Get a Part-time Job This School Year
The colourful collage of maple leaves and the cooler days signal that fall is here; and with this season, a brand new school year. Along with assignments, school activities, social life and exams, now is a great time to also start thinking about all the benefits of a part-time job: the autonomy of spending your own money and the perks you get in many tourism jobs. Plus, with a part-time job, you will develop valuable skills that future employers are looking for, and develop connections and references that you will need later on in your career.
So how do you snag that really great tourism job?
- Make a list of the things you love doing and you’re good at: skiing, interacting with people, cooking, sharing your culture, fixing things. What sorts of part-time jobs would allow you to do what you love most and get paid for it? BC’s tourism industry offers so many opportunities to be doing the sort of work you’d do for fun anyway. Check out these career descriptions for inspiration.
- Check out who’s hiring on the go2HR job board. There are hundreds of part-time job openings every month in BC’s tourism industry and employers are looking for students just like you to work in restaurants, hotels, sporting arenas, ski resorts and as adventure guides. Also check out your school’s career guidance office, jobs on campus, local newspapers, job sites (Hcareers, craigslist, Kijiji, Indeed, Raisin Jobs, EightSix Network, WorkBC, etc.) and social media for job postings, and tap into your network of friends and family.
- After you’ve figured out what kind of job appeals to you, make a list of the companies that meet your goals. Maybe you want to make money immediately, put your hobbies to work for you, learn a specific skill for your long-term career goals, or build a professional network that you’ll be able to tap into when you leave high school.
Research the companies you’ve shortlisted to ensure that they are a good fit with your goals and to learn more about them in preparation for an interview. Check out their websites for mission and value statements, social media platforms to get a feel for their corporate culture, read reviews and ask your network.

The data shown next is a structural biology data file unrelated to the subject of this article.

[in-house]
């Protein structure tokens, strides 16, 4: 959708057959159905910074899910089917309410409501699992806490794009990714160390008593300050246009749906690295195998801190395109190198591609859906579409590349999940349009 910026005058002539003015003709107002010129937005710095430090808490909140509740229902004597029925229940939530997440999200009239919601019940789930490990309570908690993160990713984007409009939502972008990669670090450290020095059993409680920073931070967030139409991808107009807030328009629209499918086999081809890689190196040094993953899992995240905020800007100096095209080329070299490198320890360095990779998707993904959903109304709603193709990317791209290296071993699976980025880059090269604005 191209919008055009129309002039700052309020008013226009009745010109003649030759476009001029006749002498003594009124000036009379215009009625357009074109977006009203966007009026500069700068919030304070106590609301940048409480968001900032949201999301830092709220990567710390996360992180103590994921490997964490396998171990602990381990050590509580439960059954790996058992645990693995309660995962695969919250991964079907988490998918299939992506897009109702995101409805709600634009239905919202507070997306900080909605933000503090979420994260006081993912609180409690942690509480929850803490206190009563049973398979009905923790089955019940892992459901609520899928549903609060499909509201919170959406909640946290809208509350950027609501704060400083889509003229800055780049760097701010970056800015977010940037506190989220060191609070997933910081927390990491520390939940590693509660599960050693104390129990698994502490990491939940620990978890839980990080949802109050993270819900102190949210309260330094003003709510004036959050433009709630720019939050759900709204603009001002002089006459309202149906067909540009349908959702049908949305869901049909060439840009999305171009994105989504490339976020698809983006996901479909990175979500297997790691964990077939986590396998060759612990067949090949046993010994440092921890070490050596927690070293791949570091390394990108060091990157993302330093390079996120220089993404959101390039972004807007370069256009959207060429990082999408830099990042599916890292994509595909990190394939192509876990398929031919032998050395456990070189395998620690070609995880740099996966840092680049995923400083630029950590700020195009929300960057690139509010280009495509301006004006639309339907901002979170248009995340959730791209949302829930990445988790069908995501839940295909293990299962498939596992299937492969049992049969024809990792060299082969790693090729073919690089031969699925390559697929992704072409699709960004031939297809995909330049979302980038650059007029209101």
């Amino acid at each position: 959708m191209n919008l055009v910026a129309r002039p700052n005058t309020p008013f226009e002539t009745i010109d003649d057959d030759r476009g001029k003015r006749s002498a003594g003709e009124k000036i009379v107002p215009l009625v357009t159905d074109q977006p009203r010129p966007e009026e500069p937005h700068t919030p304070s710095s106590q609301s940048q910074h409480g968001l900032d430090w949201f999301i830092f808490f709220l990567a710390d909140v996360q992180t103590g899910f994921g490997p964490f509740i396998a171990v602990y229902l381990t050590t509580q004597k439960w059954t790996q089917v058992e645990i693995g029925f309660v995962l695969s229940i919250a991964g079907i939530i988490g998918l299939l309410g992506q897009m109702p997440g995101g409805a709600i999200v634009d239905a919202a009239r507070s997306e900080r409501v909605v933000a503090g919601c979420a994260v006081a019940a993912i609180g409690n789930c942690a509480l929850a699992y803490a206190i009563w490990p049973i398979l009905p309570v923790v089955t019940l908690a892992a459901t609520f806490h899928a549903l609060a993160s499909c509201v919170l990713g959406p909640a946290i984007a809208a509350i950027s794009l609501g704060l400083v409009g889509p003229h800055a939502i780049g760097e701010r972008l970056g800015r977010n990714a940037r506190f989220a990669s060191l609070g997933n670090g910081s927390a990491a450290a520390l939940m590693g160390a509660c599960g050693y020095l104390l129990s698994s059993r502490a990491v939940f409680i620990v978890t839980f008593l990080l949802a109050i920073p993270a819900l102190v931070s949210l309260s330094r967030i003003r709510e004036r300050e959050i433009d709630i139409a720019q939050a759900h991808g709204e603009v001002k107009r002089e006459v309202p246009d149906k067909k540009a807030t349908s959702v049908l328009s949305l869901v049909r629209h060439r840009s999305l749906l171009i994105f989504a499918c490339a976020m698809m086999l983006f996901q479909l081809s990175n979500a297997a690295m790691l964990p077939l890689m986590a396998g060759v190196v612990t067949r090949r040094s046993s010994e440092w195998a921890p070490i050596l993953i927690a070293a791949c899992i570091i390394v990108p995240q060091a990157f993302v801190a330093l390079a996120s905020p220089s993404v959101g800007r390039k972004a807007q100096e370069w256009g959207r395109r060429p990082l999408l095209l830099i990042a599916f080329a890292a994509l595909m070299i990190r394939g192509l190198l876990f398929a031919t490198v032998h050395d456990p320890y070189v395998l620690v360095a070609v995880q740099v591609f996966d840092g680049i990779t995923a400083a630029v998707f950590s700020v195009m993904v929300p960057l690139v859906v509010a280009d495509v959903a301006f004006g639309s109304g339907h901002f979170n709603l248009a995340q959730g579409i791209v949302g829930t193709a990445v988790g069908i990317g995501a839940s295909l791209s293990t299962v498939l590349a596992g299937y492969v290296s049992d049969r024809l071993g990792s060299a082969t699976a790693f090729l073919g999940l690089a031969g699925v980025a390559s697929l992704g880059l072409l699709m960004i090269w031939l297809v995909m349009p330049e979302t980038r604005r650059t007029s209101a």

Present yourself as a valuable asset to the company you’re considering. What sort of skill sets are they looking for? What skills do you have that meet that need? Consider completing some tourism & hospitality industry entry-level certifications (Serving It Right, FOODSAFE, emerit or SuperHost) to increase your chances of getting the job you want.
Become a volunteer. Volunteering helps you meet people in the tourism industry and build experience, which is especially important for job seekers who are just starting out in the workforce. Some employers hire volunteers to help during the busy season, and many event organizers offer volunteer opportunities. Visit goVolunteer.ca to learn about such opportunities.
- Create a professional-looking skill-based resume. Even if you have no prior work experience, highlight your skills and show supporting examples. For example, “Demonstrates leadership in complex tasks” might be supported by evidence such as “Chaired the organizing committee for our Grade 10 charity sports meet that raised $3,000 to help feed the homeless”. Check out these resume examples.
- Make a personal connection to the company you want to work for. Apart from preparing a professional resume and doing your research on the company, deliver your resume in person. Ask to speak to the person who’s hiring and have a chat with them. You may get an interview on the spot so dress appropriately. Don’t be discouraged if you can’t speak to someone face-to-face. At least the person at reception will remember your face, name and politeness.
- Prepare a list of good personal and professional references.
Know what you want, do your research and present yourself well both on paper and in person.